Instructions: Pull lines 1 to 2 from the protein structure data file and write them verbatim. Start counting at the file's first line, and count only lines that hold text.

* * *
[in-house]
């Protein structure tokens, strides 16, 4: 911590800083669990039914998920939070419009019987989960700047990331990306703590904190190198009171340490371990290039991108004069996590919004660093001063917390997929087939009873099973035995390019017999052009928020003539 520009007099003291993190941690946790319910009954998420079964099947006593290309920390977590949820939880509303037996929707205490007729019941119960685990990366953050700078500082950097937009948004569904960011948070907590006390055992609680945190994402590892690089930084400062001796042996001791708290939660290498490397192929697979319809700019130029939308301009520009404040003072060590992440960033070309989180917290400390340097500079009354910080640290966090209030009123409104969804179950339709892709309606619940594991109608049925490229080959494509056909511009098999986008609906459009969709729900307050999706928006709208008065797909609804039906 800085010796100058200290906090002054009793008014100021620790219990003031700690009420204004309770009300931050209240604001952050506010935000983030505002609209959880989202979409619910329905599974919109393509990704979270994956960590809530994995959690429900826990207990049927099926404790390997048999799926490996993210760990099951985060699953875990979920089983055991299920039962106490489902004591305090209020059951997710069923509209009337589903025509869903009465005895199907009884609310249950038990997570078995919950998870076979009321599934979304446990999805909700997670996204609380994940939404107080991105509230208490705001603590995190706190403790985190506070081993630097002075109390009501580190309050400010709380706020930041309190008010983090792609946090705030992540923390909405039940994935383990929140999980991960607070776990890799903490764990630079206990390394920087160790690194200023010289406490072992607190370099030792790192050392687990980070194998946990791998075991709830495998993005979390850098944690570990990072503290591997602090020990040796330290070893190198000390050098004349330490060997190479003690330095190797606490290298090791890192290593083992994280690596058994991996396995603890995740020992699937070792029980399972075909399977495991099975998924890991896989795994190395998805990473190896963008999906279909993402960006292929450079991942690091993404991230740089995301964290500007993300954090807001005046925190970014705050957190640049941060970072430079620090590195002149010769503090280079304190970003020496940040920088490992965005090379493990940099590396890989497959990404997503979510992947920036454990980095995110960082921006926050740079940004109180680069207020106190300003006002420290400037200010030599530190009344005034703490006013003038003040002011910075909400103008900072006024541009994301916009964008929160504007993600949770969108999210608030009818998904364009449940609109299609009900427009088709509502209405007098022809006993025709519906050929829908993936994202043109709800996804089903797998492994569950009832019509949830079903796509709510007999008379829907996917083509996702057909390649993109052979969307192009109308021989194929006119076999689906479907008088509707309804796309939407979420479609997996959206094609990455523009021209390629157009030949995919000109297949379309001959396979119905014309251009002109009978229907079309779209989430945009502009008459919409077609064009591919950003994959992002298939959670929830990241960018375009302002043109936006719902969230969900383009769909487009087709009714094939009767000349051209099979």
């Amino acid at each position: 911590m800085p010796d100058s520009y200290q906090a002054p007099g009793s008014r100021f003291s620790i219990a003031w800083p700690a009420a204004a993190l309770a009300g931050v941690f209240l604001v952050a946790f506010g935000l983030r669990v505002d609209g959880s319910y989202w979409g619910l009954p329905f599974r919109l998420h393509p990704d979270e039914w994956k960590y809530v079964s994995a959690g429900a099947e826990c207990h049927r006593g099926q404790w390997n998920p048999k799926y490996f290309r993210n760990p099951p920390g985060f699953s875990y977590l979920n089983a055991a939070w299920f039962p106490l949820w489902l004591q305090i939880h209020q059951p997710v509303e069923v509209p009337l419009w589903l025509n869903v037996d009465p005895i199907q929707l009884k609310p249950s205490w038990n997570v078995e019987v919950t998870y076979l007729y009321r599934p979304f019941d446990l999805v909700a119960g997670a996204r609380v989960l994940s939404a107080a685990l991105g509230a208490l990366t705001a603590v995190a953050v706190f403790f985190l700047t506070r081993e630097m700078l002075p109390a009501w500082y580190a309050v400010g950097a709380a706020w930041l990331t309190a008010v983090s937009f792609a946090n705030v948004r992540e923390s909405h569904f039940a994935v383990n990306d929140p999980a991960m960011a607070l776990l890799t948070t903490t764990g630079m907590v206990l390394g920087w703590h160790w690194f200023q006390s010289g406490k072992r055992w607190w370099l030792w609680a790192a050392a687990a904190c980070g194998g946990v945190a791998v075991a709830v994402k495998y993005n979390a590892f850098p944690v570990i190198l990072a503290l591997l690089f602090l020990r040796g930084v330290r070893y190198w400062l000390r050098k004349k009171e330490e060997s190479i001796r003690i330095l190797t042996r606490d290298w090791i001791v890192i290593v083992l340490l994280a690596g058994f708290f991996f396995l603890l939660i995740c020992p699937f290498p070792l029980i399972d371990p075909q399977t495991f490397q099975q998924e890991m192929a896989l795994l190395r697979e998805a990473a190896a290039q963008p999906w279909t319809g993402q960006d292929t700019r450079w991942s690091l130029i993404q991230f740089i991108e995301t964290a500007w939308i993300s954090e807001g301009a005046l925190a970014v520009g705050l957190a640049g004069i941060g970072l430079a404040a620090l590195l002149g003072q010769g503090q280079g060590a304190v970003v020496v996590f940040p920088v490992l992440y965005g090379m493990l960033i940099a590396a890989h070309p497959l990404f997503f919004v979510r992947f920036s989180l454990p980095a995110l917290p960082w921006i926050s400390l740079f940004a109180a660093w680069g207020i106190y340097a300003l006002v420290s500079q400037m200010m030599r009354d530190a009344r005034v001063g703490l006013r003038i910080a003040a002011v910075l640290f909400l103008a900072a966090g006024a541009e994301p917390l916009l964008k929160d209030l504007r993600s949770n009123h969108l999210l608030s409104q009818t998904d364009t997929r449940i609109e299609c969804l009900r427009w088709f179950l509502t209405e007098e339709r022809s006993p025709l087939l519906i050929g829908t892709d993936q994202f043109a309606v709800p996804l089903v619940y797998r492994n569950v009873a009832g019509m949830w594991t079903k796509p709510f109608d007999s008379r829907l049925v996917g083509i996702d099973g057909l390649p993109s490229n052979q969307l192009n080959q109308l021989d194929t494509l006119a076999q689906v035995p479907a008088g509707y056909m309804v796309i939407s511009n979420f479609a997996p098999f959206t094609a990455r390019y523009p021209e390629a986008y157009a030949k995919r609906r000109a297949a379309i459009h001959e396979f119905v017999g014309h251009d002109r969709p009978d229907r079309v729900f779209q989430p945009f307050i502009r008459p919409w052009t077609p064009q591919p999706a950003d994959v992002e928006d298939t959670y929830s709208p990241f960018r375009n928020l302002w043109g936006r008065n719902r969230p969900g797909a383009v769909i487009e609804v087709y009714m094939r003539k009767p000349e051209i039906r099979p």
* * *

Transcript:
[in-house]
């Protein structure tokens, strides 16, 4: 911590800083669990039914998920939070419009019987989960700047990331990306703590904190190198009171340490371990290039991108004069996590919004660093001063917390997929087939009873099973035995390019017999052009928020003539 520009007099003291993190941690946790319910009954998420079964099947006593290309920390977590949820939880509303037996929707205490007729019941119960685990990366953050700078500082950097937009948004569904960011948070907590006390055992609680945190994402590892690089930084400062001796042996001791708290939660290498490397192929697979319809700019130029939308301009520009404040003072060590992440960033070309989180917290400390340097500079009354910080640290966090209030009123409104969804179950339709892709309606619940594991109608049925490229080959494509056909511009098999986008609906459009969709729900307050999706928006709208008065797909609804039906 800085010796100058200290906090002054009793008014100021620790219990003031700690009420204004309770009300931050209240604001952050506010935000983030505002609209959880989202979409619910329905599974919109393509990704979270994956960590809530994995959690429900826990207990049927099926404790390997048999799926490996993210760990099951985060699953875990979920089983055991299920039962106490489902004591305090209020059951997710069923509209009337589903025509869903009465005895199907009884609310249950038990997570078995919950998870076979009321599934979304446990999805909700997670996204609380994940939404107080991105509230208490705001603590995190706190403790985190506070081993630097002075109390009501580190309050400010709380706020930041309190008010983090792609946090705030992540923390909405039940994935383990929140999980991960607070776990890799903490764990630079206990390394920087160790690194200023010289406490072992607190370099030792790192050392687990980070194998946990791998075991709830495998993005979390850098944690570990990072503290591997602090020990040796330290070893190198000390050098004349330490060997190479003690330095190797606490290298090791890192290593083992994280690596058994991996396995603890995740020992699937070792029980399972075909399977495991099975998924890991896989795994190395998805990473190896963008999906279909993402960006292929450079991942690091993404991230740089995301964290500007993300954090807001005046925190970014705050957190640049941060970072430079620090590195002149010769503090280079304190970003020496940040920088490992965005090379493990940099590396890989497959990404997503979510992947920036454990980095995110960082921006926050740079940004109180680069207020106190300003006002420290400037200010030599530190009344005034703490006013003038003040002011910075909400103008900072006024541009994301916009964008929160504007993600949770969108999210608030009818998904364009449940609109299609009900427009088709509502209405007098022809006993025709519906050929829908993936994202043109709800996804089903797998492994569950009832019509949830079903796509709510007999008379829907996917083509996702057909390649993109052979969307192009109308021989194929006119076999689906479907008088509707309804796309939407979420479609997996959206094609990455523009021209390629157009030949995919000109297949379309001959396979119905014309251009002109009978229907079309779209989430945009502009008459919409077609064009591919950003994959992002298939959670929830990241960018375009302002043109936006719902969230969900383009769909487009087709009714094939009767000349051209099979």